Call for Abstracts: International Conference on Mountains in the Changing World, 1-2 October, 2016, Nepal
Mountains are a part of global biodiversity repository and play a vital role in maintaining global ecosystems and supporting millions of people. In the mean time they are the most vulnerable to rapid environmental change.
The international conference on “Mountains in the Changing World” (#MoChWo) is organized by the Kathmandu Institute of Applied Sciences in ancient town of Kathmandu from 1-2 October, 2016. It aims to provide a forum for international/national scholars, researchers, policy maker and students with opportunity to share their research findings and knowledge related to various aspects of mountains.
The #MoChWo will focus on a broad range of topics related to mountain ecosystem and sustainable livelihood. The thematic areas are
- Disasters, resilience, and adaptation
- Biodiversity conservation
- Climate change
- Environmental pollution
- Forest management
- Soil, water and atmospheric research
- Agriculture and agro-ecology
- Sustainable livelihood
- Policy for mountain resources and livelihood
Abstracts for the conference can be submitted via its online submission system from 1 April to 15 August 2016. Please click here for details.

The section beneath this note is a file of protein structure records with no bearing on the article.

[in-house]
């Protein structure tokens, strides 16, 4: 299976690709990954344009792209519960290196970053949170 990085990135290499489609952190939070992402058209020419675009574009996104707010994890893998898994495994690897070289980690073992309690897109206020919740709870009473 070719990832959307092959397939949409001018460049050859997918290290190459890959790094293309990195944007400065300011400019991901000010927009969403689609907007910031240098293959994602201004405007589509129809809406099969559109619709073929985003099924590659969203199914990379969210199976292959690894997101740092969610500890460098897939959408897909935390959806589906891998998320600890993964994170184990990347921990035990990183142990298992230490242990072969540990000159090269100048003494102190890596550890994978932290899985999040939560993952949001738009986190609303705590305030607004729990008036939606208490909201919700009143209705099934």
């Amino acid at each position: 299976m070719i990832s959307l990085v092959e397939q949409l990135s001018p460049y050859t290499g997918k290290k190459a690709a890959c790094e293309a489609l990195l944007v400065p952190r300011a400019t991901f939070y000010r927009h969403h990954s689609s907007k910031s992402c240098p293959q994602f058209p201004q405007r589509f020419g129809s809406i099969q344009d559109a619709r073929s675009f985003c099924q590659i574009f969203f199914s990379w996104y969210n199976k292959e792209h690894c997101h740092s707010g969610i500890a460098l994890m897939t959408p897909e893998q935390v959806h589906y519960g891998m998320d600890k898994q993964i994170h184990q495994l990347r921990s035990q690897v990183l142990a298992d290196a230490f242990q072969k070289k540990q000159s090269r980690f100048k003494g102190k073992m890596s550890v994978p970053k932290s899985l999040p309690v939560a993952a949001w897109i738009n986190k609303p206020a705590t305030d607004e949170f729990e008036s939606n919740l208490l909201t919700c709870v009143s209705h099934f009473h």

All conference participants are required to register. Early bird registration begins on 1 June and ends on 15 August. The regular registration is from 16 August to 20 September. Click here for more information.
Authors will have an opportunity to publish their full research papers in one of these journals: Conservation Science, Environments and Sustainability, and accepted through regular peer review process.
Conference website: http://conference.kias.org.np/
Written by: Dinesh Panday
In some years, the government declares the subsidy on quality seed to ensure food security through increased productivity but in the whole fiscal year there is neither mechanism developed nor execution.
Similarly, with regard to access to credit, the so called Agriculture Development Bank changed its policy to invest in non-agricultural portfolio and some other commercial bank like, Mega Bank which has alternative name for plough to power (to promote small scale business), but speaking truly it’s no more than slogan.
There are several instances of such nature. Weak policy formulation, implementation, monitoring, evaluation and revision system together with inconsistency in agriculture is an important issue which has created frustration among farm families and out migration of youth from rural areas.
Agriculture in Nepal is characterized by low productivity which is mainly due to predominance of traditional farming practices, heavy reliance on weather conditions and poor infrastructure development. Agriculture has been one of the pillars of the development since I was a child. On an average, in spite of two decades of investment, there is only decimal (about 3 percent) progress in Nepalese agriculture.